>> oh, wow. >> fresh egg pasta made from soft wheat is a great specialty in this region. these tortellini has been feeding this group for over 500 years. food and love combine as volunteers take supermarket donations and whip them up into little parcels of joy, and the smell is incredible. [ speaking foreign language ]
are 17. >> what year is that? >> 1605. >> more than 400 years. >> incredible. >> yes, this family has been making vinegar since 1605, when the mayflower pilgrims were still in sunday school. >> so both red and white grapes? >> the nature of the grapes led to the happy accident of vinegar. they turn more easily into vinegar than fine wine. >> i keep hearing it's a trait where you take something that is not quite what it should be and turn it into something special. >> yeah, it becomes even super special. >> let's go and look at them. >> but we're not heading down to a damp wine cellar, we are headed upstairs to an attic, the traditional place to aging vinegars, so they are exposed to changing temperatures.
>> we are actually in the heart of the collection that we've got. this says from 1600. >> yeah, the older the better. balsamic vinegar, it will be eaten up, and so in each of these there's liquid from 250 years ago. you will find your own balance with the taste, and that's handed down for generations. >> that's incredible. >> this tool, it's actually moving from vinegar from the first to the second. >> he is playing the wise vinegar taster. >> yeah, the thickness -- >> yeah, it's like a ruby red. yeah.
>> let's drink. or let's taste. i've cracked. enough of the history. let's do it. i am thirsty for vinegar. you actually taste on it a spoon. the flavor is very long in your mouth. >> oh, that really is good. >> you tasted the king of the vinegars, 25 years old, and you imagine one liter of this, you need to start with 100 kilos of grapes. >> whoa. it's soft and sweet. and acidy.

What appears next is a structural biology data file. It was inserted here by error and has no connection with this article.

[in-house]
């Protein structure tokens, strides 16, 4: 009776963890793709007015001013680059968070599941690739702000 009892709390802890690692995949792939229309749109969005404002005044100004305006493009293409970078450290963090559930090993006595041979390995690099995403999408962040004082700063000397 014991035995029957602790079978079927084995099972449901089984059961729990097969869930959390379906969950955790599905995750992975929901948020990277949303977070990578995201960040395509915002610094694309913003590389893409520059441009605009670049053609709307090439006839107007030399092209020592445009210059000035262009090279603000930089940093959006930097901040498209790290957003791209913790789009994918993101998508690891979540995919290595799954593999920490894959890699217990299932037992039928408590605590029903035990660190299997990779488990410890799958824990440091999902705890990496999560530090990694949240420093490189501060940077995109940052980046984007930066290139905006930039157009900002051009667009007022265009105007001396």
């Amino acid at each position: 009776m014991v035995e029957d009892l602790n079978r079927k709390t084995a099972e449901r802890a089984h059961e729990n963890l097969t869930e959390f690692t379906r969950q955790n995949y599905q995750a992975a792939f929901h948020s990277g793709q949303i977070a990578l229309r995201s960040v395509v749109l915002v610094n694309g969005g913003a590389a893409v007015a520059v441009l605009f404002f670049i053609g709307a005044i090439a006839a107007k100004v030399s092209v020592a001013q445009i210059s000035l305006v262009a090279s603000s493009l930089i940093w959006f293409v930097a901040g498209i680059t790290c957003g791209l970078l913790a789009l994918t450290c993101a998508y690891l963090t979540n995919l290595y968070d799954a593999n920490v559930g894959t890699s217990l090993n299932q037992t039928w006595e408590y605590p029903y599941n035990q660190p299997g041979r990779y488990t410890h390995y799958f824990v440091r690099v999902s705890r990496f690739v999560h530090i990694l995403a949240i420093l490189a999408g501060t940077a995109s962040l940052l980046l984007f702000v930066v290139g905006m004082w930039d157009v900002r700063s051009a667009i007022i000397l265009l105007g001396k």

everything. i remember when it started to become popular and people were using it on everything, on actually too many things. >> never too many. >> traditional balsamic vinegar is just one of the staggering 44 protected food products in amelia. this place has more than any other region in italy. how are they effortlessly producing all of these delicacies. to find out i am heading to the hills to meet my friend again. what do you have? >> and his wife, who runs their incredible restaurant. >> many different ingredients come out of what you have available in your backyard. >> right. >> to discover the secrets of why why this area is famously known as food valley.
the poe river is the longest in italy and its fertile flood plain has made this a powerhouse. the extraordinary food valley lies between the poe river in the north and the mountains to the south. >> it's hazy today. when you look at a place like parma, the cross wind blows all the way down into the valley and the valley heads out to the sea and creates a microclimate. >> it's about the fog. oh, fog. thanks to you. >> the fog and humidity makes the difference in all of this. the humidity that comes from
this, and it's cool but not too cool and it creates the perfect microclimate. >> even the region's beloved fresh pasta is explained by the humid climate, which means soft wheat can grow here. a very different breed from the heat loving dried durham wheat of the south. >> if you don't believe in god you believe in tortellini. you understand, it's like a religion. >> he's obsessive about the local foods that shaped his childhood. >> if you check my blood, there's balsamic vinegar, and in the summer it's alive, and in the winter it goats to the vat and it stays there and relaxes for six months and then the spring is coming and it's getting to life again and again and again and again, slow, slowly, slowly arrive at a point of excellence.